The face of tourism is changing. There is still a big market for the packaged beach holiday or the Disney extravaganza but younger people are pushing the boundaries and into new directions. This is the generation of Facebook and National Geographic TV. The images of exotic adventure, fun, adrenalin and doing something different are pasted and posted on all formats of new media.

In a recently released consumer behaviour report by George Washington University, adventure tourism has increased from $89billion in 2009 to $263billion in 2012. If you add in the value of adventure equipment purchased at $82billion, you get a total market of $345billion. Those are big numbers in anyone’s book and represent an annual growth rate of 65%.

But what exactly is adventure tourism? The report defines it as follows: as travel outside a person’s normal environment for more than 24 hours and not more than one consecutive year.
A trip may be classified as an “adventure” trip if it involves two of the following three elements:
* interaction with nature
* interaction with culture
* a physical activity,
while the core of adventure is a trip which involves all three elements.

Certain countries, New Zealand for instance, are positioning their main tourism efforts on adventure tourism. Typically adventure tourism would include some of the following  activities:

Offroad driving, adventure flights, bungee jumping, canoeing or kayaking, climbing, diving or snorkeling, horse riding and treks, hot air ballooning, mountaineering, rafting, surfing or kiteboarding, tree canopy hopping.

Voluntourism is seen as an adjunct of adventure tourism and is defined as follows:  travel which includes volunteering for a charitable cause. The growth in this particular sector has also been impressive and is almost recognised as a rite of passage for many western students leaving school and looking to fill a gap year before further studies or work. Numerous companies have sprung up to cater solely for this type of activity. Voluntourism does have its detractors. Many individuals and NGOs are concerned that the benefits of this activity are more for the volunteers than the recipients. They point to the constantly changing personnel, people coming with little experience or understanding of local culture and habits, over generosity by many individuals which leads to false understanding and over expectations by the recipients.  For anyone contemplating this activity, we would advise careful research into both the area you propose to visit and the impact and effectiveness of the project you will be involved in.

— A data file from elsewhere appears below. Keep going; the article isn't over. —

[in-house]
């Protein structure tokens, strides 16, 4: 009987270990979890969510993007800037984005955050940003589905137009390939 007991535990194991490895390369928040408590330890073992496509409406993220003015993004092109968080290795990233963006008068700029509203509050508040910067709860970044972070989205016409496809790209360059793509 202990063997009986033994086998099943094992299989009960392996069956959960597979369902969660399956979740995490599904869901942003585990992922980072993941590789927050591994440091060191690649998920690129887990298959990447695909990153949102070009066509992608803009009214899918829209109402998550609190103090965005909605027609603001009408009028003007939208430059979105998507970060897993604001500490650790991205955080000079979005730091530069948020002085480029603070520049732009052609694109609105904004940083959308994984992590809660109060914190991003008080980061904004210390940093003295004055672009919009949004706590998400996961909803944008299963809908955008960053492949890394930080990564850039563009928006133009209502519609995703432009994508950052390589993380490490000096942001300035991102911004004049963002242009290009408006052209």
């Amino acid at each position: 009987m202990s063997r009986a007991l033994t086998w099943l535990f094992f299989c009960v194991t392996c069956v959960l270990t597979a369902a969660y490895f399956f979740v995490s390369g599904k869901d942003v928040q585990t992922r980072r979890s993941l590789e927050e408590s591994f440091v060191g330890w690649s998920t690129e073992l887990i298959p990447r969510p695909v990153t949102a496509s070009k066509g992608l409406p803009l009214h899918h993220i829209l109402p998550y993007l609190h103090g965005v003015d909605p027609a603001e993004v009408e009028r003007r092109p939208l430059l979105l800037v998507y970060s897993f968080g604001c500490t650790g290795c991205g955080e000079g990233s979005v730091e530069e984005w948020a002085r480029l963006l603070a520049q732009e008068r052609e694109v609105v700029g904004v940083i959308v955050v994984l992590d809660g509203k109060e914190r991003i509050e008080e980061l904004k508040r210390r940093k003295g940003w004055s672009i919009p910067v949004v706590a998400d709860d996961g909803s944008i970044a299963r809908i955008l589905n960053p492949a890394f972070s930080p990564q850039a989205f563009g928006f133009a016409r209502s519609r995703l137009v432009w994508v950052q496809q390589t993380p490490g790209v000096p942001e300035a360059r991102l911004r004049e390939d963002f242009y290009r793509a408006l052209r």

Africa has not been vociferous or focused in attracting adventure tourism but the reality is that increasing numbers are coming anyway. The major beneficiary has been South Africa with its advanced infrastructure and multitude of professionals operators. Certain other areas have noticed the trends and have focused on this tourism with Livingstone in Zambia (abutting the Victoria Falls) being prominent amongst them.  Who can forget the video which went viral of a girl bungee jumping of the Victoria Falls railway bridge and belly flopping (happily she lived to tell the tale)!

So it is the younger generation setting the trends but there are signs that their elders are following. If you go on safari today, you will be offered many activities from game walks to riding and not just the traditional game drive in a Land Rover

One thing is sure, this new type of tourism is set to continue and grow and entrepreneurs and adventurers will continually come up with developing diverse set of products in ever more exotic and faraway destinations.

Rise of adventure Tourism and Voluntourism by Nicolas Edwards

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